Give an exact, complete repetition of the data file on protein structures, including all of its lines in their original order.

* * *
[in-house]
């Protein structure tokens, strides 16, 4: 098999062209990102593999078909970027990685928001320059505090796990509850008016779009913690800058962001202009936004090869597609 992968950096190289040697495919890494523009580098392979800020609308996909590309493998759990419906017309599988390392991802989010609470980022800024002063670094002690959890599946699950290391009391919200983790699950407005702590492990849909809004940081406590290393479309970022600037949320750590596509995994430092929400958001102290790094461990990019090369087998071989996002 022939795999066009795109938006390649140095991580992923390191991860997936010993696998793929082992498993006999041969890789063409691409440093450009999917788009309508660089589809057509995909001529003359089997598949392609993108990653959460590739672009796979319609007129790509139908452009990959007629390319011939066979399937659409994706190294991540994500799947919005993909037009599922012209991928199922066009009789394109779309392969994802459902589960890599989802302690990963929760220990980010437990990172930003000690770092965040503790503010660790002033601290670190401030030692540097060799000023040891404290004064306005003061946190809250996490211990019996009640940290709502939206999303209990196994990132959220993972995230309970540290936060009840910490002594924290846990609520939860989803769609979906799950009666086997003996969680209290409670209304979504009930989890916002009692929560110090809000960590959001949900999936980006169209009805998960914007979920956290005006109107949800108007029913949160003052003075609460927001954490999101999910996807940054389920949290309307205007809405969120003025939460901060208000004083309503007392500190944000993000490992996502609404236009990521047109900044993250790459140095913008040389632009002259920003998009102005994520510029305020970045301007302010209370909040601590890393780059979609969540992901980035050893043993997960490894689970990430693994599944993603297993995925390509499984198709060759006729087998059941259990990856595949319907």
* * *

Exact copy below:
[in-house]
């Protein structure tokens, strides 16, 4: 098999062209990102593999078909970027990685928001320059505090796990509850008016779009913690800058962001202009936004090869597609 992968950096190289040697495919890494523009580098392979800020609308996909590309493998759990419906017309599988390392991802989010609470980022800024002063670094002690959890599946699950290391009391919200983790699950407005702590492990849909809004940081406590290393479309970022600037949320750590596509995994430092929400958001102290790094461990990019090369087998071989996002 022939795999066009795109938006390649140095991580992923390191991860997936010993696998793929082992498993006999041969890789063409691409440093450009999917788009309508660089589809057509995909001529003359089997598949392609993108990653959460590739672009796979319609007129790509139908452009990959007629390319011939066979399937659409994706190294991540994500799947919005993909037009599922012209991928199922066009009789394109779309392969994802459902589960890599989802302690990963929760220990980010437990990172930003000690770092965040503790503010660790002033601290670190401030030692540097060799000023040891404290004064306005003061946190809250996490211990019996009640940290709502939206999303209990196994990132959220993972995230309970540290936060009840910490002594924290846990609520939860989803769609979906799950009666086997003996969680209290409670209304979504009930989890916002009692929560110090809000960590959001949900999936980006169209009805998960914007979920956290005006109107949800108007029913949160003052003075609460927001954490999101999910996807940054389920949290309307205007809405969120003025939460901060208000004083309503007392500190944000993000490992996502609404236009990521047109900044993250790459140095913008040389632009002259920003998009102005994520510029305020970045301007302010209370909040601590890393780059979609969540992901980035050893043993997960490894689970990430693994599944993603297993995925390509499984198709060759006729087998059941259990990856595949319907």